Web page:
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Album of the Day 12/5/10

Every day our 1000 best albums of all time countdown continues all the way to #1. Sunday’s album is #786:

Jimmy Martin – 20 Greatest Hits

As chronicled in the 2003 documentary film King of Bluegrass, Jimmy Martin was a tragic character – a mean drunk, a bad bandmate, a micromanager as a bandleader – and one of the greatest figures in the history of the music. He got his start as a harmony singer and guitarist in Bill Monroe’s band in the late 40s, then hit with his Sunny Mountain Boys in the 50s and continued to tour festivals until he died in 2005. His high lonesome vocals and biting, no-nonsense guitar picking continue to influence bluegrass bands from coast to coast. This reissue from the late 80s mixes standards (Blue Moon of Kentucky, Rollin’ in My Sweet Baby’s Arms, Foggy Mountain Breakdown and Knoxville Girl, to name a few) with hits, many from the peak of his career. Martin was the first to do Truck Drivin’ Man and followed up the success of that one with another eighteen-wheeler standby, Widow Maker. Some of these songs play up his reputation as hard to deal with, notably his first big hit, Freeborn Man, Honey, You Don’t Know My Mind and the bitter Who’s Calling You Sweetheart Tonight. The only duds here are the ones about his hunting dogs, and if the sheer number of these that he wrote throughout his career are to be taken at face value, he went through as many hounds as bandmates. For spirited live versions of many of these songs, check out the 1973 double live album Bean Blossom: Home Again in Indiana featuring Martin along with Jim & Jesse & the Virginia Boys, Flatt & Scruggs and Bill Monroe and his band. Here’s a random torrent.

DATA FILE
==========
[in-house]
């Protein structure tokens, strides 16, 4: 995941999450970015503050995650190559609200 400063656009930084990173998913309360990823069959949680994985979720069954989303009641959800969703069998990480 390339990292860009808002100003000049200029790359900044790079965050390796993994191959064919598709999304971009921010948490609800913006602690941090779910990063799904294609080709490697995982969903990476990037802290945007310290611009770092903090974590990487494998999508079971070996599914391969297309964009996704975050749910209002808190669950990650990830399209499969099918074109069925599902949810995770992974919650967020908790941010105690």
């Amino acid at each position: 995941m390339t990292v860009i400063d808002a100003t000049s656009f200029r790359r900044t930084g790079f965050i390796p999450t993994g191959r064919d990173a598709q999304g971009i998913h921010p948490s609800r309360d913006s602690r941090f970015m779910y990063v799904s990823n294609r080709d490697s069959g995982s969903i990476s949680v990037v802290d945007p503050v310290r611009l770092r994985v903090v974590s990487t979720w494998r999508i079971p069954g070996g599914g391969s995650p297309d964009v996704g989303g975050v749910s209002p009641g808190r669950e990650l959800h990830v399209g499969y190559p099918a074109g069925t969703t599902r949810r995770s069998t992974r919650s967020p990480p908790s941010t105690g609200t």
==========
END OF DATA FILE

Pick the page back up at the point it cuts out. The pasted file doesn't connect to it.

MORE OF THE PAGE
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December 5, 2010 Posted by | country music, lists, Music, music, concert | , , , , , , , , , , , , , , , , , , , , , , , , , , , , , , , , , , , , , , , | Leave a comment

Album of the Day 11/24/10

Every day our 1000 best albums of all time countdown continues all the way to #1. Wednesday’s album is #797:

Lefty Frizzell – 16 Biggest Hits

Lefty Frizzell was a legendary Texas honkytonk singer from the 50s, a guy who sounded a lot older than he was. By the 70s, now in his 40s, he sounded close to 70. One of the songs here, an early proto-rockabilly number, is titled Just Can’t Live That Fast (Any More), but in real life he didn’t seem to have any problem with that. He drank himself to death at 47 in 1975. But he left a rich legacy. This album is missing some of his best-known songs – notably Cigarettes & Coffee Blues – but it’s packed with classics. Frizzell’s 1950 version of If You’ve Got The Money I’ve Got The Time topped the country charts and beat Hank Williams – a frequent tourmate – at his own game. Other 50s hits here include the western swing-tinged Always Late (With Your Kisses), the fast shuffle She’s Gone, Gone, Gone and Frizzell’s iconic version of Long Black Veil – with its echoey, ghostly vocals and simple acoustic guitar, it’s even better than the Johnny Cash version. From the 60s, there’s the surprisingly folkie version of Saginaw Michigan, the sad drinking ballad How Far Down Can I Go, the torchy, electric piano-based That’s the Way Love Goes and I’m Not the Man I’m Supposed to Be. His later period is best represented by I Never Go Around Mirrors, later covered by both George Jones and Merle Haggard. This is one of those albums that pops up in used vinyl stores from time to time, but isn’t easy to find online. There’s a popular “500 greatest country songs” torrent with several of these on it out there; if you see one for this particular album, let us know!